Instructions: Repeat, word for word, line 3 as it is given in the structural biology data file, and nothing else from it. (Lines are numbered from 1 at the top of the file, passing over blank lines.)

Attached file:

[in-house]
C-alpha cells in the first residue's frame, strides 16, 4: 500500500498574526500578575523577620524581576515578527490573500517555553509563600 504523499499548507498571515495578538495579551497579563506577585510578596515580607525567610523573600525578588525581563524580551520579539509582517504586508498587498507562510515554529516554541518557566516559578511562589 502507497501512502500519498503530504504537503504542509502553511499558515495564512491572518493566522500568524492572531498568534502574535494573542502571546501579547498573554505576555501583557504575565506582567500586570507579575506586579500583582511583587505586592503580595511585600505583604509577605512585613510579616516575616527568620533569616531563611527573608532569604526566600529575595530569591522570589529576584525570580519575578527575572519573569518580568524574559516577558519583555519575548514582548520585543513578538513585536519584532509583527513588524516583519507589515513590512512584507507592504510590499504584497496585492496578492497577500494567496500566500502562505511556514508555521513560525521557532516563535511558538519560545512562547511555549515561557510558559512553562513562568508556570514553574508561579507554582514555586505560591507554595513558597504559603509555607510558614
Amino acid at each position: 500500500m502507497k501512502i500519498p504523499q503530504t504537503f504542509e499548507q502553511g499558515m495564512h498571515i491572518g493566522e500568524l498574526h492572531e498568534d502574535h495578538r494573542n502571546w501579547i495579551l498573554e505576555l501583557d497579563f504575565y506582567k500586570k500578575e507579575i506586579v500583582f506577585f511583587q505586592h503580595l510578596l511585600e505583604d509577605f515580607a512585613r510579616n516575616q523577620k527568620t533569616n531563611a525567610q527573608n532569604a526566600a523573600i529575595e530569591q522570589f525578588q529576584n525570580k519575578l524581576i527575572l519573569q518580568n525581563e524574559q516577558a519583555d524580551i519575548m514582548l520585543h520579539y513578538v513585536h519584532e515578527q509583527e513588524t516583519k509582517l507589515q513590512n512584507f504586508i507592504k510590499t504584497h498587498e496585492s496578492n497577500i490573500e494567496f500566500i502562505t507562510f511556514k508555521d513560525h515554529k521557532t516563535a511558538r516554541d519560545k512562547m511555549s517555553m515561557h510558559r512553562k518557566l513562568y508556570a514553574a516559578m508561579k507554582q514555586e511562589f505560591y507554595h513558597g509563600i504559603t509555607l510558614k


Amino acid at each position: 500500500m502507497k501512502i500519498p504523499q503530504t504537503f504542509e499548507q502553511g499558515m495564512h498571515i491572518g493566522e500568524l498574526h492572531e498568534d502574535h495578538r494573542n502571546w501579547i495579551l498573554e505576555l501583557d497579563f504575565y506582567k500586570k500578575e507579575i506586579v500583582f506577585f511583587q505586592h503580595l510578596l511585600e505583604d509577605f515580607a512585613r510579616n516575616q523577620k527568620t533569616n531563611a525567610q527573608n532569604a526566600a523573600i529575595e530569591q522570589f525578588q529576584n525570580k519575578l524581576i527575572l519573569q518580568n525581563e524574559q516577558a519583555d524580551i519575548m514582548l520585543h520579539y513578538v513585536h519584532e515578527q509583527e513588524t516583519k509582517l507589515q513590512n512584507f504586508i507592504k510590499t504584497h498587498e496585492s496578492n497577500i490573500e494567496f500566500i502562505t507562510f511556514k508555521d513560525h515554529k521557532t516563535a511558538r516554541d519560545k512562547m511555549s517555553m515561557h510558559r512553562k518557566l513562568y508556570a514553574a516559578m508561579k507554582q514555586e511562589f505560591y507554595h513558597g509563600i504559603t509555607l510558614k